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username4911280
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(Original post by Mmayfair5)
I totally get where you are coming from, I definitely am guilty of being a doormat at times. Just before Christmas I told them their behaviour was becoming unacceptable and that they needed to respect my choices and space. They both got hysterical, my aunty even text me to say I'd ruined her Christmas and her life wasn't worth living without me and my mam in it!? Which I understand completely is manipulative, but it's incredibly hard to not feel guilty when it's your own family and we are quite a small one at that. I've started ignoring criticism and if they challenge my life choices, telling them we'll have to agree to disagree. During my cancer treatment I developed ptsd so my own anxiety doesn't help, I almost definitely overthink things. I suppose I'm hoping for a way to do it without hurting them but they are very unstable and I guess I've answered my own question with that one. Thanks for your honesty anyways.
I'm just 18 years old so I imagine you're more grown and experienced than I am, but I'll just give you advice from someone who's already disowned a parent.

I'm sure you've heard of the phrase "Blood is thicker than water". It is taken to mean that the bond with your "small family" will be stronger than those you form with friends and those who aren't related. But the phrase actually comes from the Bible, and the FULL phrase is:

“The blood of the covenant is thicker than the water of the womb.”

The real meaning is actually the exact opposite. The bonds formed between other people is likely to be stronger than the biological relationships with your family.

Why am I telling you this? Because I also came from a small-knit family and I felt that I would be alone otherwise. But sometimes you have to realise that toxic family members are like weeds. If you don't pull them out then you're gonna allow them to overrun your garden. Of course, right now disowning your family feels like it's impossible. Especially without a father figure. But if they continue down this road your life will either be overrun with weeds or you're going to be assertive and pull them out. You need to stop worrying about hurting them. They didn't worry about hurting you. I would say cut them out, but I appreciate from first-hand experience that it takes time. This relationship is not salvageable. You have to slowly distance yourself until you can go no-contact. Only then will you be happy.
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HGS345
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(Original post by Mmayfair5)
I totally get where you are coming from, I definitely am guilty of being a doormat at times. Just before Christmas I told them their behaviour was becoming unacceptable and that they needed to respect my choices and space. They both got hysterical, my aunty even text me to say I'd ruined her Christmas and her life wasn't worth living without me and my mam in it!? Which I understand completely is manipulative, but it's incredibly hard to not feel guilty when it's your own family and we are quite a small one at that. I've started ignoring criticism and if they challenge my life choices, telling them we'll have to agree to disagree. During my cancer treatment I developed ptsd so my own anxiety doesn't help, I almost definitely overthink things. I suppose I'm hoping for a way to do it without hurting them but they are very unstable and I guess I've answered my own question with that one. Thanks for your honesty anyways.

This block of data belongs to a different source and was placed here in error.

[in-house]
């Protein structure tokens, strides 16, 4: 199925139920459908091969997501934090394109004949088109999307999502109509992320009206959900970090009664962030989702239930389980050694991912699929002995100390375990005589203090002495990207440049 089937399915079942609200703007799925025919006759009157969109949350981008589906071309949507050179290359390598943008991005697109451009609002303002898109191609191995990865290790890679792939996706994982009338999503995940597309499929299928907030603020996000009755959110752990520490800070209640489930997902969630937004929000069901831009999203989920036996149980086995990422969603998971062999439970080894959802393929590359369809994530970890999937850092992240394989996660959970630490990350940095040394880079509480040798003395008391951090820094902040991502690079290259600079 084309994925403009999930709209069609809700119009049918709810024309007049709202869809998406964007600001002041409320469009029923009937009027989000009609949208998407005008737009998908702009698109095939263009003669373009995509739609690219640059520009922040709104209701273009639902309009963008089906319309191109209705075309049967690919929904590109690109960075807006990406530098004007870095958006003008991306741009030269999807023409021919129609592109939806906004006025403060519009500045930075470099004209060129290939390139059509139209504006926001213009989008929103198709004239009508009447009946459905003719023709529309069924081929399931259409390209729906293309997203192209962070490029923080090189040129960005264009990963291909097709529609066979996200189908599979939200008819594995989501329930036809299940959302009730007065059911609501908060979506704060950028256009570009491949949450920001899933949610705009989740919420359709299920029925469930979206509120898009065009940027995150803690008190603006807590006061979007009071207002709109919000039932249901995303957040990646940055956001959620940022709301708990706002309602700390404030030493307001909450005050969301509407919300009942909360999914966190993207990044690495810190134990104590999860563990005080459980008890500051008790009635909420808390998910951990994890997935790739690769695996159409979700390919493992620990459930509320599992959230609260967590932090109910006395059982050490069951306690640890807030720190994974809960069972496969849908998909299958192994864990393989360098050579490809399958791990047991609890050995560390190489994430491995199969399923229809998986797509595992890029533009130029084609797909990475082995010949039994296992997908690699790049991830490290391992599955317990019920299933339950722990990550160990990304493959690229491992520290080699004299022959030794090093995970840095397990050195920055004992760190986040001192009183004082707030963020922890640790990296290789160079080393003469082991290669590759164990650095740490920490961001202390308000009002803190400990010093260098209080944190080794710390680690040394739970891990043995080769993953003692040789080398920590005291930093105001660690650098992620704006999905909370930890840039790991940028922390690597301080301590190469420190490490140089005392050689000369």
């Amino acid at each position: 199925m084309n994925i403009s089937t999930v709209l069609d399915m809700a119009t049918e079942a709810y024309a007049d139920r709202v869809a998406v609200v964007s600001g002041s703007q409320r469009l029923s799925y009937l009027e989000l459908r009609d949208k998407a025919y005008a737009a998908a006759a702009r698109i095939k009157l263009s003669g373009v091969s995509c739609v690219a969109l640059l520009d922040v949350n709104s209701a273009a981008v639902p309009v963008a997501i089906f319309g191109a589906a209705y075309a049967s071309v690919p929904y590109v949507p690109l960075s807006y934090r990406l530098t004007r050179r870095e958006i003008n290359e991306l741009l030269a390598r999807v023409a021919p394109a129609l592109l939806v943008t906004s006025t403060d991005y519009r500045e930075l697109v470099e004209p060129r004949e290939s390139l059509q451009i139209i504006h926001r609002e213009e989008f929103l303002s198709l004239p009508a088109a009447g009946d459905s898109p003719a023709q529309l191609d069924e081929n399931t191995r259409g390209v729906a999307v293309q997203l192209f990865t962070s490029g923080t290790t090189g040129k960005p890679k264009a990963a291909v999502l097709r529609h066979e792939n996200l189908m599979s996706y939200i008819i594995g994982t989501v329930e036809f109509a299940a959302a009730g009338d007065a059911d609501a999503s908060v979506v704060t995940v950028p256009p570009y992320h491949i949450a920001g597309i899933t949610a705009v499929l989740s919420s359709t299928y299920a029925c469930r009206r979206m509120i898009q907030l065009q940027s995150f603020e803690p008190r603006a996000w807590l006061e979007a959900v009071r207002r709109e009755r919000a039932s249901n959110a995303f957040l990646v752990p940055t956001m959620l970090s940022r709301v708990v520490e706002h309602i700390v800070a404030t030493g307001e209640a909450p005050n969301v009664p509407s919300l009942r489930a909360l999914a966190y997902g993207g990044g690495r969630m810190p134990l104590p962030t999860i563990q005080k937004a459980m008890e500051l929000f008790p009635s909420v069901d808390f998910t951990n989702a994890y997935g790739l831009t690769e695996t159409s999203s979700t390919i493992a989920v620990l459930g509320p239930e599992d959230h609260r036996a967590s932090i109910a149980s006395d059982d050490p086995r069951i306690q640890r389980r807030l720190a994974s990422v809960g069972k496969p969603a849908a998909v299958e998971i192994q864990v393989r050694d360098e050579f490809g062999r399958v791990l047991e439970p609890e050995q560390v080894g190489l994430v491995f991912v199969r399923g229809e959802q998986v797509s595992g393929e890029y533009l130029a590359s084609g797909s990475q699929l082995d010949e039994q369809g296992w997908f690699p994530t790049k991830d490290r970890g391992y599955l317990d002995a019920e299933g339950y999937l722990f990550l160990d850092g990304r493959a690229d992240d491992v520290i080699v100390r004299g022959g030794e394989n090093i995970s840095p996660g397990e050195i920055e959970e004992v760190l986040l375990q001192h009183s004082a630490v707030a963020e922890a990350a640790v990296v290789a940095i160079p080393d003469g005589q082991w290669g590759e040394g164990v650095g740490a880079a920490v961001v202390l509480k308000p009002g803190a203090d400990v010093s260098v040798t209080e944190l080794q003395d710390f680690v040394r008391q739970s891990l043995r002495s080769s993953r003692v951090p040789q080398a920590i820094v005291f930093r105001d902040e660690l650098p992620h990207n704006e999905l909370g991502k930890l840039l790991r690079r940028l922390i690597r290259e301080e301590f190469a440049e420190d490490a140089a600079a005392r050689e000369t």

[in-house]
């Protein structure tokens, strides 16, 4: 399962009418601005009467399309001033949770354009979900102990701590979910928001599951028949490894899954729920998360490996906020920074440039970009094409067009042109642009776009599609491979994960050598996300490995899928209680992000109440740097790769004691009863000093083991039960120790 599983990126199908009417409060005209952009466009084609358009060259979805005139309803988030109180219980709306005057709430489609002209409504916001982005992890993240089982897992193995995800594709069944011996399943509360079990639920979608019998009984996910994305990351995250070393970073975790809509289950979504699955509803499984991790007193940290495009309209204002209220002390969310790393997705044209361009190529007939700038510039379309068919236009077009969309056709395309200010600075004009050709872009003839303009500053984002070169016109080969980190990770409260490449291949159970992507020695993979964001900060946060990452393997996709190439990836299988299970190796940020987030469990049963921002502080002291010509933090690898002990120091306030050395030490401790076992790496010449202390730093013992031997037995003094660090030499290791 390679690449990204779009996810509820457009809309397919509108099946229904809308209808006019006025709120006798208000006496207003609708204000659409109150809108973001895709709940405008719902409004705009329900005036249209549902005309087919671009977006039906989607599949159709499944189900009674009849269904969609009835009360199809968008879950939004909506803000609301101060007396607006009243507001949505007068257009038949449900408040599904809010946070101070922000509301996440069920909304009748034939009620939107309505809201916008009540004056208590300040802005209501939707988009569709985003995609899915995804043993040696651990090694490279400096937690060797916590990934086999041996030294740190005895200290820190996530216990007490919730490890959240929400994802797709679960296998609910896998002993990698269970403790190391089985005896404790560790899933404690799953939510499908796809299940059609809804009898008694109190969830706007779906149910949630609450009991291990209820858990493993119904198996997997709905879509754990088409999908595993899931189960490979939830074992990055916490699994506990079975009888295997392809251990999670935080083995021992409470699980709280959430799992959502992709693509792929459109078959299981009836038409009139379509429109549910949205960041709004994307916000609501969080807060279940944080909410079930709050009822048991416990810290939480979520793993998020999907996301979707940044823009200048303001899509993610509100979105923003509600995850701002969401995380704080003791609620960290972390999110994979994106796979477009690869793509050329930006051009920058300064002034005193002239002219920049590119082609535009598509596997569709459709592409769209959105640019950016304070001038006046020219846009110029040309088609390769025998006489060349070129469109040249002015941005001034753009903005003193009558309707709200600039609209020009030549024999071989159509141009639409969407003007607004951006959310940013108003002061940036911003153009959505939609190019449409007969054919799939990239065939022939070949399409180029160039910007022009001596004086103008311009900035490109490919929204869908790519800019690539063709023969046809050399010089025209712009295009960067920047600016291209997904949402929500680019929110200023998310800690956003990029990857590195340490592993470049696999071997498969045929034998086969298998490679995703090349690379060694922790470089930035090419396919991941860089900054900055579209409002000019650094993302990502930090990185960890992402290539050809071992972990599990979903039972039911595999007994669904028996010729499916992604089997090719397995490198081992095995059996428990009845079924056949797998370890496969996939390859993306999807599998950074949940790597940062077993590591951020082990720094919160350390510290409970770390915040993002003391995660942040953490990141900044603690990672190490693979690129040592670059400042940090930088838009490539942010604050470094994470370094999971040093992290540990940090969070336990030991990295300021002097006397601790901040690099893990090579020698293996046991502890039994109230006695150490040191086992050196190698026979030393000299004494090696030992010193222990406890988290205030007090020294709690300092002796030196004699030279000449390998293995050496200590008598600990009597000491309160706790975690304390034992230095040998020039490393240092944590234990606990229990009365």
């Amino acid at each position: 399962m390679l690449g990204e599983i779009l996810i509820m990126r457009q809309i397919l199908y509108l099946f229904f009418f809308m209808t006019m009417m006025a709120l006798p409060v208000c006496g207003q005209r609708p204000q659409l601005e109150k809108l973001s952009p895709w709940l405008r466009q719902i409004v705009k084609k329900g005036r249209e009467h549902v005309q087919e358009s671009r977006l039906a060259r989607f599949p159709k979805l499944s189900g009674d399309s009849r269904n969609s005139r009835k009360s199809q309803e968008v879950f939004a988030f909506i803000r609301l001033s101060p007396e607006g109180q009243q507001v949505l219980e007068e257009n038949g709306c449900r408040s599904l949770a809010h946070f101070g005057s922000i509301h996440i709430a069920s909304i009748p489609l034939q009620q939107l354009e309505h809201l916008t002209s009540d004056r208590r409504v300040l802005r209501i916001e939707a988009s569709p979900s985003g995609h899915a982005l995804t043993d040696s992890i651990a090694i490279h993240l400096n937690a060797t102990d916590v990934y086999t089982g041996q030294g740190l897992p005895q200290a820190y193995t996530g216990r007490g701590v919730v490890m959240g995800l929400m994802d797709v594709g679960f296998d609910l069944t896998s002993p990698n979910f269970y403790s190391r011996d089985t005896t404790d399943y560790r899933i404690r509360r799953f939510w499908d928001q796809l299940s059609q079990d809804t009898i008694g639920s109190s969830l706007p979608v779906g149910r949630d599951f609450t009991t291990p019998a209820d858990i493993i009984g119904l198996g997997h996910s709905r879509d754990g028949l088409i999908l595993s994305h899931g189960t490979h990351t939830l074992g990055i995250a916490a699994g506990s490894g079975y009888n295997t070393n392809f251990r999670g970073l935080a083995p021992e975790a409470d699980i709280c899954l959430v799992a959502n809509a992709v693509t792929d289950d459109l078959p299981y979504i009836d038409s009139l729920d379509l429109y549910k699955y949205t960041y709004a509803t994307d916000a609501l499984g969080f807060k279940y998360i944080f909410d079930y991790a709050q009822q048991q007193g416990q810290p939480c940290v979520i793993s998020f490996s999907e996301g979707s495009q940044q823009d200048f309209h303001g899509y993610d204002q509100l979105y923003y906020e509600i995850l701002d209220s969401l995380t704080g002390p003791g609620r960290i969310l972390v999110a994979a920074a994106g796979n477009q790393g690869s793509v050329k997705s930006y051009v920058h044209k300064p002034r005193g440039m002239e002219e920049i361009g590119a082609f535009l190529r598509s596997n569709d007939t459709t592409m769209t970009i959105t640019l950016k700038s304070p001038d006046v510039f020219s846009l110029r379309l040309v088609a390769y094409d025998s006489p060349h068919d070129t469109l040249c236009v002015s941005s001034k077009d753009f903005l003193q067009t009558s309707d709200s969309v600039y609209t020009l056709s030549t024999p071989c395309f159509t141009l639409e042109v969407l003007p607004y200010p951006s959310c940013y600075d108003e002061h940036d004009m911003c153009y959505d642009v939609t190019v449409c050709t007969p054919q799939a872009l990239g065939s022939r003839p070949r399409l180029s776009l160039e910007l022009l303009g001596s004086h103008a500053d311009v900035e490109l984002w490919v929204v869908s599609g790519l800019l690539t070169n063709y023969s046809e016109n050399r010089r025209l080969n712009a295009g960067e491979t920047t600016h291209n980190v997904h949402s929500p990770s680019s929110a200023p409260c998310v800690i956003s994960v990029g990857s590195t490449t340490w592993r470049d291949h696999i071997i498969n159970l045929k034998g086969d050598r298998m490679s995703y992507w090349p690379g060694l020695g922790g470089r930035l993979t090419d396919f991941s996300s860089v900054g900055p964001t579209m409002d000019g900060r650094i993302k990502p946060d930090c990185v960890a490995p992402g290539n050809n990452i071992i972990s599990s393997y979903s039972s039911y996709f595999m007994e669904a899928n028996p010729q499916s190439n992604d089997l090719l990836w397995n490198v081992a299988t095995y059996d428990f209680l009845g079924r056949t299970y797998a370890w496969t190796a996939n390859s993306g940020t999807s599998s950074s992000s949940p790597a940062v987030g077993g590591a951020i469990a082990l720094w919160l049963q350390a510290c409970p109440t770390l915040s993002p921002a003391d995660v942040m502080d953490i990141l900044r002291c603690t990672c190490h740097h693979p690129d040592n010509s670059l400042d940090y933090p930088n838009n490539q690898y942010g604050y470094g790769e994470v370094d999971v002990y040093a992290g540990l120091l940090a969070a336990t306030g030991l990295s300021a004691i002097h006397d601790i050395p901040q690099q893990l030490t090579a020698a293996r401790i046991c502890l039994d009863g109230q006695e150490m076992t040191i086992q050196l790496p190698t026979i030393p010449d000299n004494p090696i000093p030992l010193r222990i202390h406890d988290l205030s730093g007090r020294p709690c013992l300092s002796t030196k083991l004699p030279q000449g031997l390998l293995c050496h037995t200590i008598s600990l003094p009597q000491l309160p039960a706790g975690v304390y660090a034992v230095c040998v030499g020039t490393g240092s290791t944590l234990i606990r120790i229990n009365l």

It doesn't really matter if you hurt them to be honest. At the end of the day you're simply speaking your truths. And the truth is often a bitter pill to swallow. But if they can't handle the truth that they're causing their own family member problems and make an attempt to make you feel guilty, then quite frankly, these are not people that deserve your pity. As long as you handled it maturely, don't ever feel guilty for expressing your feelings.
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(Original post by Mmayfair5)
Hi everyone,
I'm a 29 year old, married phd student and am finding my family increasingly unbearable. I grew up with just a mam, never knew my dad and had no siblings, I have some step siblings since my mam married. My grandmother and aunty were therefore involved in my upbringing, occasionally babysitting and such - but nothing else, I never lived with them or was childminded by them. We also got on well but basically since I started my undergraduate degree over 10 years ago, they have become unbearable in the way they act towards me. Often acting as though I'm their own child and telling others I'm like a daughter. They tell me off for small mistakes or openly judge my choices and opinions. They invite themselves round and try to clean or bring items they 'think' I need. This has become worse in the last 4 years, when I met my fiance, then got married and then unfortunately got thyroid cancer (this is treatable but obviously made me more introverted and left me with some long term health issues). They both tried to interfere in my wedding plans - including my grandmother booking additional caterers the day before because she felt it weird I didn't have a buffet. Since then if they come to my house they will make criticisms on my decor, husband, food, life choices etc. They regularly bring me things I didn't ask for because they think I need them. And if I pull back from spending time with them they tell my mam I'm like a stranger, or using my cancer as an excuse to not see them. Since I started my PhD they have even looked at my universities term times to see when I'm free, and if I claim I'm working they challenge me on it.